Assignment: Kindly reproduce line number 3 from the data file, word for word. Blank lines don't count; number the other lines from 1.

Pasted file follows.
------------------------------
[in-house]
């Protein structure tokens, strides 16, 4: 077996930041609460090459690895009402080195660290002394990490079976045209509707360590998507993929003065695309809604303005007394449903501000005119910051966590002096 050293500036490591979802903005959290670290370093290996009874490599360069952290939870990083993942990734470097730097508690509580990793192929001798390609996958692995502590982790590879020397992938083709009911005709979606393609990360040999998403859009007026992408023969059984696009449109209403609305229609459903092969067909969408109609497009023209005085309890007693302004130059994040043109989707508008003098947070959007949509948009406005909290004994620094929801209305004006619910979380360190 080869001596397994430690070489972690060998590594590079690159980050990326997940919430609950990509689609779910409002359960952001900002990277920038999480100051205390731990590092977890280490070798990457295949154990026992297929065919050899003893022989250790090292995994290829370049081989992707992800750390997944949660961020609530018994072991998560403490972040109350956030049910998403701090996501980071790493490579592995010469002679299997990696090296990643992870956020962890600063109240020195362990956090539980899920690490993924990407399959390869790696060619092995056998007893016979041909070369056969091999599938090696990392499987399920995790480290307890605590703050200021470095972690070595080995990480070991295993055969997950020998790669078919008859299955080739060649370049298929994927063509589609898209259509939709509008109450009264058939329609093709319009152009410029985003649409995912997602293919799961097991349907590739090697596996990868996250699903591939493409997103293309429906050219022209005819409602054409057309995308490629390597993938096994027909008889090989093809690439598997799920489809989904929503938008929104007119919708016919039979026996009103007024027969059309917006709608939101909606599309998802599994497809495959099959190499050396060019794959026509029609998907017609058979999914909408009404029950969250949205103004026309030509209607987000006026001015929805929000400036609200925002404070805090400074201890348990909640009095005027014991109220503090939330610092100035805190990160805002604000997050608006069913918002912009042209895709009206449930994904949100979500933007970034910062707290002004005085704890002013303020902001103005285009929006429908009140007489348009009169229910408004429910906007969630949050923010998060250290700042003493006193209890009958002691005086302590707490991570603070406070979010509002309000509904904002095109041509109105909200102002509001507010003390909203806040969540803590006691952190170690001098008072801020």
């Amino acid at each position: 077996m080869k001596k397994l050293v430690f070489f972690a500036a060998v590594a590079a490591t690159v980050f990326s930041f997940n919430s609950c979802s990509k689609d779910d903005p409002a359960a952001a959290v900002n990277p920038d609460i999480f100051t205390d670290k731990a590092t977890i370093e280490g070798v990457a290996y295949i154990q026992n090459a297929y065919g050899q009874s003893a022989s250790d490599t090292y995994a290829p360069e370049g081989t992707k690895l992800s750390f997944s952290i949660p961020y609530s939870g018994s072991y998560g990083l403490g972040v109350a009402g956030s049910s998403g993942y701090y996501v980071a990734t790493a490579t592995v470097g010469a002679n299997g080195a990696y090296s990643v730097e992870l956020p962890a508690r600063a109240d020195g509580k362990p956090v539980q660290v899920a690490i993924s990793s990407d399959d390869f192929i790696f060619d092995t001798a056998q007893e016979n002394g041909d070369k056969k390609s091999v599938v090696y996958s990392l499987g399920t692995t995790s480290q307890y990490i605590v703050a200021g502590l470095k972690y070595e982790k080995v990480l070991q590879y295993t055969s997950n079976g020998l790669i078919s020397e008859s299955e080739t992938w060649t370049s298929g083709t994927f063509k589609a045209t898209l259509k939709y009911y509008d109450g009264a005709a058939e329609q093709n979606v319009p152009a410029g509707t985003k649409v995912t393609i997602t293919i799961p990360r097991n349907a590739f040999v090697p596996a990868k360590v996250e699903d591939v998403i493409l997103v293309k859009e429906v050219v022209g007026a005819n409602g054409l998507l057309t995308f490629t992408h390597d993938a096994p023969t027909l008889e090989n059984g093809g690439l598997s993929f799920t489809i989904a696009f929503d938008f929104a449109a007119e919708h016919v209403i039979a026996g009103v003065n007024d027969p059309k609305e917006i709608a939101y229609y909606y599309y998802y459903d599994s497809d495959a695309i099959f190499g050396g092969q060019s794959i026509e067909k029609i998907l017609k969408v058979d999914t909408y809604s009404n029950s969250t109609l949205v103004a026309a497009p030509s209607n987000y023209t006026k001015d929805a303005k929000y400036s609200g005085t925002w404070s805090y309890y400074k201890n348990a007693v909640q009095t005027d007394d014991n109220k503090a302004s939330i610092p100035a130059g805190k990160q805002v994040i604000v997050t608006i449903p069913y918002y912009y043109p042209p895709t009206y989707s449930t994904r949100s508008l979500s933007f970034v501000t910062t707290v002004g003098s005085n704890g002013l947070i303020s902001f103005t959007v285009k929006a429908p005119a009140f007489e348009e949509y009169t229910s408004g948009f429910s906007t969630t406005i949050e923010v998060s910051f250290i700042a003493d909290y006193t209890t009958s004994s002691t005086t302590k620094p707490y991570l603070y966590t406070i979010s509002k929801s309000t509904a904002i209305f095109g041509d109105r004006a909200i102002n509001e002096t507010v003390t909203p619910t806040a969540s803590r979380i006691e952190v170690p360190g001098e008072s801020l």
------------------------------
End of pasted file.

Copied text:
């Amino acid at each position: 077996m080869k001596k397994l050293v430690f070489f972690a500036a060998v590594a590079a490591t690159v980050f990326s930041f997940n919430s609950c979802s990509k689609d779910d903005p409002a359960a952001a959290v900002n990277p920038d609460i999480f100051t205390d670290k731990a590092t977890i370093e280490g070798v990457a290996y295949i154990q026992n090459a297929y065919g050899q009874s003893a022989s250790d490599t090292y995994a290829p360069e370049g081989t992707k690895l992800s750390f997944s952290i949660p961020y609530s939870g018994s072991y998560g990083l403490g972040v109350a009402g956030s049910s998403g993942y701090y996501v980071a990734t790493a490579t592995v470097g010469a002679n299997g080195a990696y090296s990643v730097e992870l956020p962890a508690r600063a109240d020195g509580k362990p956090v539980q660290v899920a690490i993924s990793s990407d399959d390869f192929i790696f060619d092995t001798a056998q007893e016979n002394g041909d070369k056969k390609s091999v599938v090696y996958s990392l499987g399920t692995t995790s480290q307890y990490i605590v703050a200021g502590l470095k972690y070595e982790k080995v990480l070991q590879y295993t055969s997950n079976g020998l790669i078919s020397e008859s299955e080739t992938w060649t370049s298929g083709t994927f063509k589609a045209t898209l259509k939709y009911y509008d109450g009264a005709a058939e329609q093709n979606v319009p152009a410029g509707t985003k649409v995912t393609i997602t293919i799961p990360r097991n349907a590739f040999v090697p596996a990868k360590v996250e699903d591939v998403i493409l997103v293309k859009e429906v050219v022209g007026a005819n409602g054409l998507l057309t995308f490629t992408h390597d993938a096994p023969t027909l008889e090989n059984g093809g690439l598997s993929f799920t489809i989904a696009f929503d938008f929104a449109a007119e919708h016919v209403i039979a026996g009103v003065n007024d027969p059309k609305e917006i709608a939101y229609y909606y599309y998802y459903d599994s497809d495959a695309i099959f190499g050396g092969q060019s794959i026509e067909k029609i998907l017609k969408v058979d999914t909408y809604s009404n029950s969250t109609l949205v103004a026309a497009p030509s209607n987000y023209t006026k001015d929805a303005k929000y400036s609200g005085t925002w404070s805090y309890y400074k201890n348990a007693v909640q009095t005027d007394d014991n109220k503090a302004s939330i610092p100035a130059g805190k990160q805002v994040i604000v997050t608006i449903p069913y918002y912009y043109p042209p895709t009206y989707s449930t994904r949100s508008l979500s933007f970034v501000t910062t707290v002004g003098s005085n704890g002013l947070i303020s902001f103005t959007v285009k929006a429908p005119a009140f007489e348009e949509y009169t229910s408004g948009f429910s906007t969630t406005i949050e923010v998060s910051f250290i700042a003493d909290y006193t209890t009958s004994s002691t005086t302590k620094p707490y991570l603070y966590t406070i979010s509002k929801s309000t509904a904002i209305f095109g041509d109105r004006a909200i102002n509001e002096t507010v003390t909203p619910t806040a969540s803590r979380i006691e952190v170690p360190g001098e008072s801020l």